Questions like…

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Site seeing – 22 February

The Internet has changed the way we model. No longer do we have the tyranny of distance – where what we model is simply too far away. Over the last few years a modellers ability (in my case from Ballarat Australia) to model US prototype no longer relies on the US model magazines to show me the areas I can model. And this does not apply only to the US. If you want to model Romanian railways, French, Lithuanian, Scottish, Welsh, South African or Chinese railways the resources are out there for you.

Modelling magazines have changed what they present too. There are the old school magazines, like Model Railroader, and the new magazines like Model Railroad Hobbyist, S Scale Resource and O Scale resource among others.

Site 1: The O Scale Resource

Another of the new style magazines, with no upfront costs and advertiser supported. The new March – April edition of the magazine was just released.

  • There’s a review of the O Scale West (USA) show
  • A feature on Battery power, and
  • Making retaining walls from castings

Check the website for more and note that you can also download previous issues for free.


The O Scale Resource Magazine (Offsite Link)

Coffee and copperclad

Chris Mears is building a new layout at the moment in N Scale and has chosen to hand-build the switches and track work.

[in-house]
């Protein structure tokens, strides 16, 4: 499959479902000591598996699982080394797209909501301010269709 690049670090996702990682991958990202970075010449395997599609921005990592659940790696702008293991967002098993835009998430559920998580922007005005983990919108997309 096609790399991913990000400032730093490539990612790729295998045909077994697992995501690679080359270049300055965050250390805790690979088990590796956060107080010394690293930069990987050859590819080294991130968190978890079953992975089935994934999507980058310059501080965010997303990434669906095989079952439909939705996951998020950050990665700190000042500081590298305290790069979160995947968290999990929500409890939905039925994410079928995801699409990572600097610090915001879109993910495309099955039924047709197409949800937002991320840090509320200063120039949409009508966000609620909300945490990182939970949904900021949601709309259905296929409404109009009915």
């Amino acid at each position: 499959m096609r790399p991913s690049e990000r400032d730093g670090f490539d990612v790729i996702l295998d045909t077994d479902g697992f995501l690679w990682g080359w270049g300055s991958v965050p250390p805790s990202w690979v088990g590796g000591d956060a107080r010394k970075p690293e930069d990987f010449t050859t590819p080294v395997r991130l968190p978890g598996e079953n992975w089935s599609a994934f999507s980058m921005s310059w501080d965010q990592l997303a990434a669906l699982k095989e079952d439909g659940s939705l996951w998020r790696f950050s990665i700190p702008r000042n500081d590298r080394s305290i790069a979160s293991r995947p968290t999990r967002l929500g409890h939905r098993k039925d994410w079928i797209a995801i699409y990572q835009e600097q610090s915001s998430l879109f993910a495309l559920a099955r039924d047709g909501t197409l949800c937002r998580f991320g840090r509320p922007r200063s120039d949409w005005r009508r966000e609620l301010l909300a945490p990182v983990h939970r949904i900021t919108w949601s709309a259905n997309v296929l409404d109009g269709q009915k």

In this post from the Prince Street blog he share some valuable lessons learned while building a major switch on the layout (which looks smashing by the way). Lessons like taking your time, protecting your creation until it is ready to be installed on the layout, and the value of learning from your own experience while teaching others.
I hope that you enjoy his post.

Prince Street

When I got out of bed today I thought I would make some coffee and then head west to join up with some model railroaders from Moncton who were visiting on the Island today to operate on some local layouts. While savouring the first mouthfuls of hot espresso I figured I’d switch on the computer and double-check today’s schedule. Then I realised I’ve made a terrible mistake: the Moncton guys weren’t going to be here today. They’ll be here tomorrow. It’s been a long time since the last time I was that grateful for re-reading an email. Feeling a little embarrassed, I poured another coffee for myself and looked around for something quiet to pick at so as to not disturb the tranquility of an early Saturday morning. It didn’t take long to warm up the soldering iron and with that in hand, I added the missing rails to my…

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Site Seeing February 21

It’s all operations Saturday, thanks to Martin Hogg, the owner and operator of Brett.

Site 1: Brett – a full operating session video

Martin Hogg’s released a new video (Brett’s been featured recently on the blog).

This time you get to see a full operating session from start to finish.

This video shows just how much enjoyment you can derive from switching on a relatively small layout with a reasonably simple track plan.